Remy Reboul presents Château d’Estoublon early harvest olive oils at an event in New York hosted by De Medici Imports

New York’s first “early harvest release,” hosted by De Medici Imports at the headquarters for the National Association for the Specialty Food Trade, welcomed olive oil producers, experts, chefs, and writers to taste new oils from the Mediterranean’s first harvest this season.

Food journalist and television personality David Rosengarten opened the event’s panel discussion by defining the “dense statement of early harvest release” and the tradition of using “underripe olives, producing a green, wonderfully fruity, peppery oil.”

The event featured extra virgin olive oils from four producers. During the opening seminar, each producer had the opportunity to speak about terroir, production methods and the qualities that make his or her oil unique. Rosengarten observed that the producers, primarily estate operations, were boldly “commercializing early releases” to give consumers a taste of the freshest oils available. All four producers had oil samples flown in for the event.

The fifty or so attendees first heard from Gerard Veá, of VEÁ Olive Oil, in Lérida, Spain. In conversation with Emilio Mignucci, an owner of Philadelphia area specialty food merchants, Di Bruno Bros., Veá explained the careful temperature control involved in preserving the flavor of early release oils. He also spoke to the role of weather in subtleties of flavor and oil quality with each new harvest. VEÁ’s early harvest extra virgin olive oil is 100 percent Arbequina, a celebrated Catalan variety.

Olive oil expert and educator Nicholas Coleman then spoke with Emanuela Stucchi Prinetti, from Badia a Coltibuono, a Tuscan producer of great history and tradition. Discussing the evolving role of technology in olive cultivation, Prinetti described the challenges and rewards of producing olive oil and wine on the same estate. Illustrating the role of altitude on cultivation, Pinetti shared the vision of her father, whose innovation would eventually lead to the completely organic production at Badia a Coltibuono. “The health and integrity of the olives is of the utmost importance,” she remarked. Only 8,000 bottles of Albereto Organic Extra Virgin Olive Oil, the estate’s early release, are available each year.

Vic Rallo, host of the television series “Eat! Drink! Italy!” with Emanuela Stucchi Prinetti from the Badia a Coltibuono estate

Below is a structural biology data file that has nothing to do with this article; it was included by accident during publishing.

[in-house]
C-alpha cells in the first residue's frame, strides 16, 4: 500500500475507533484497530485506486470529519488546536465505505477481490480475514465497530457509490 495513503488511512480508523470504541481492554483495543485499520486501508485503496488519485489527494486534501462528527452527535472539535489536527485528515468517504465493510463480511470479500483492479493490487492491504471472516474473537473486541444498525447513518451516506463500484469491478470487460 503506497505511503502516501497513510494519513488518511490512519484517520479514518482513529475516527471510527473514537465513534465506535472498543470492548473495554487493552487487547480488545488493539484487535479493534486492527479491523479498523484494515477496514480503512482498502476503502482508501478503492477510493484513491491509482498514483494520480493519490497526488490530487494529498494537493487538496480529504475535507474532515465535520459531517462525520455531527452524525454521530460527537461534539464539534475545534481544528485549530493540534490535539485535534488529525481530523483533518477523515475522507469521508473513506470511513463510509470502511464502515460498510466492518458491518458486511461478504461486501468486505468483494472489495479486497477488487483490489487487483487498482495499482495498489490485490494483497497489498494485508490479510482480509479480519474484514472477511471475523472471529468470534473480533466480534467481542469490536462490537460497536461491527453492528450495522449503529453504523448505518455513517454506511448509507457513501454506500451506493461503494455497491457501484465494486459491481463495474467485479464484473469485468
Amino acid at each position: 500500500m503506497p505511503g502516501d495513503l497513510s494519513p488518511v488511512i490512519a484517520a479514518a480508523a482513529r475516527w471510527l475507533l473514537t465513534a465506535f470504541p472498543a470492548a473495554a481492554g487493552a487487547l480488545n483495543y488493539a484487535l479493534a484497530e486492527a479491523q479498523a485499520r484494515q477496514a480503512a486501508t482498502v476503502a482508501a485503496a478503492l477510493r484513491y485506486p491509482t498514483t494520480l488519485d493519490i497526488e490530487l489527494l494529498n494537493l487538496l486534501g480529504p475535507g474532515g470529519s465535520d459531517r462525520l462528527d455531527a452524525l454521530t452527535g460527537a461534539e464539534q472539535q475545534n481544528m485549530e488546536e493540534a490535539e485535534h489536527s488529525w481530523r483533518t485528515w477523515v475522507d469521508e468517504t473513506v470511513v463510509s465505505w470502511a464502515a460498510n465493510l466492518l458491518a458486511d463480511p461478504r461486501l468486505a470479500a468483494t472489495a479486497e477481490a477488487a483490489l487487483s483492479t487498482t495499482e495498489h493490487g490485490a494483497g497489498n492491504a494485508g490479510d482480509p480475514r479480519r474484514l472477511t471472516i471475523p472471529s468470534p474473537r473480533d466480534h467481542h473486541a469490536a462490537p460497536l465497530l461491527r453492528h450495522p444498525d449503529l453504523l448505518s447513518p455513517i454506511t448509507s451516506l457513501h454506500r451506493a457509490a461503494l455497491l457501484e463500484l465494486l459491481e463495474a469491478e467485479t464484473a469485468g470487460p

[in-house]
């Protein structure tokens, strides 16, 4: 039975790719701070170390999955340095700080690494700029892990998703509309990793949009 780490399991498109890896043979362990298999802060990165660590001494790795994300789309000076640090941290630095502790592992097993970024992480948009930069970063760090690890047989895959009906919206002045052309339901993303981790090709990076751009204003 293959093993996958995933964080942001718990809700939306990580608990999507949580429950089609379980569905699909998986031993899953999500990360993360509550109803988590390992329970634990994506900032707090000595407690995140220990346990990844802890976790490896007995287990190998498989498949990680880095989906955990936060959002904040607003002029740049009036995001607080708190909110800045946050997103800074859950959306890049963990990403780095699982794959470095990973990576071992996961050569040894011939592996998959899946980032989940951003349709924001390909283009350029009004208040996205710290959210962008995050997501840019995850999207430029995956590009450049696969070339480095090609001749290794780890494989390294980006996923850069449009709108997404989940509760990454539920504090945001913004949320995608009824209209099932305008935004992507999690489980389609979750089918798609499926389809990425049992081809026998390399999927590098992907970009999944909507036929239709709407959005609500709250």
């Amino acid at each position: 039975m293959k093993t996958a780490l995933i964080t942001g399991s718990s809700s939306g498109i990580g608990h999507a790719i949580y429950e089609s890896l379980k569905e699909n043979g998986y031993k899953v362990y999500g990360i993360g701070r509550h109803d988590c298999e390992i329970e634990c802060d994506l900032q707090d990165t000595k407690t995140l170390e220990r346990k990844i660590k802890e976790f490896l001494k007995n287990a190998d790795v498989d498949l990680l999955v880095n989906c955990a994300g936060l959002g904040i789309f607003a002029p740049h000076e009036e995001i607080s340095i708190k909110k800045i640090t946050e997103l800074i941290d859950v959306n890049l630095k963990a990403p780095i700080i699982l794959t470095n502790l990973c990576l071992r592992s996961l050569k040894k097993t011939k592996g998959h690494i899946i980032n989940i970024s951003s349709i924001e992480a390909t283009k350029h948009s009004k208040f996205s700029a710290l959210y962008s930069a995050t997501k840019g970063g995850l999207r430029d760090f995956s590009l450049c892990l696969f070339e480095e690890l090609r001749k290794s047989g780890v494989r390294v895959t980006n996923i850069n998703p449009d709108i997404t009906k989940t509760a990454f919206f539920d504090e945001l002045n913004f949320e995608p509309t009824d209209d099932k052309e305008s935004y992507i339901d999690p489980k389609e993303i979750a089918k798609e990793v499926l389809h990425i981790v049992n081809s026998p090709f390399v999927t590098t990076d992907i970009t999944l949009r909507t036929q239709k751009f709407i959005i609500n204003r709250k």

The seminar also saw Remy Reboul, producer of the Provençal Château d’Estoublon, in conversation with Curtis Cord, publisher of Olive Oil Times and founder of the New York International Olive Oil Competition. Cord recalled tasting Chateau d’Estoublon’s Grossane monovarietal in a small shop in St. Tropez 20 years ago that was his first experience with a “great olive oil.” Though the estate’s production technology has evolved since then, the careful cultivation has not. The estate has only 6,700 trees, and their olives are harvested by hand for optimal ripeness. Though he produces five monovarietal oils, Reboul’s early harvest, AOP Vallée des Baux de Provence is a blend that includes all five French olives.

Xandra Falco, in conversation with Jeffrey Shaw of the Trade Commission of Spain in New York, spoke about Marques de Griñon in Toledo — another producer with hundreds of years of history. Whereas the estate’s olives were once “crushed” at the mill, modern technology more delicately “slices” the olives, Falco explained. Falco’s production line is able to create and bottle olive oil in just 30 minutes, optimizing freshness, flavor and healthfulness. Her early harvest oil, Oleum Artis Extra Virgin, combines Arbequina and Picual varietals.

The tasting, which followed the speakers, allowed producers to share the robust flavors of their early harvests with seminar attendees. A celebration of small, high-quality olive oil makers, the event aimed to give much-needed positive press to olive oil imports. Steve Kaufman, Executive vice president of De Medici, and one of the organizers of the event, stated that the event was an opportunity to “demonstrate that better olive oils come from early harvesting and show off great oils.”

All four producers explained that embracing technology was critical to the preservation of their historic estates. As Reboul stated, “we have to stick to strict rules to produce the highest quality olive oil.” This display of European commitment to small production and quality was welcomed by American palates. As Rosengarten noted, with an increase in American consumer knowledge of olive oil, any opportunity to grow “American trust in extra virgin olive oil” is a great one.

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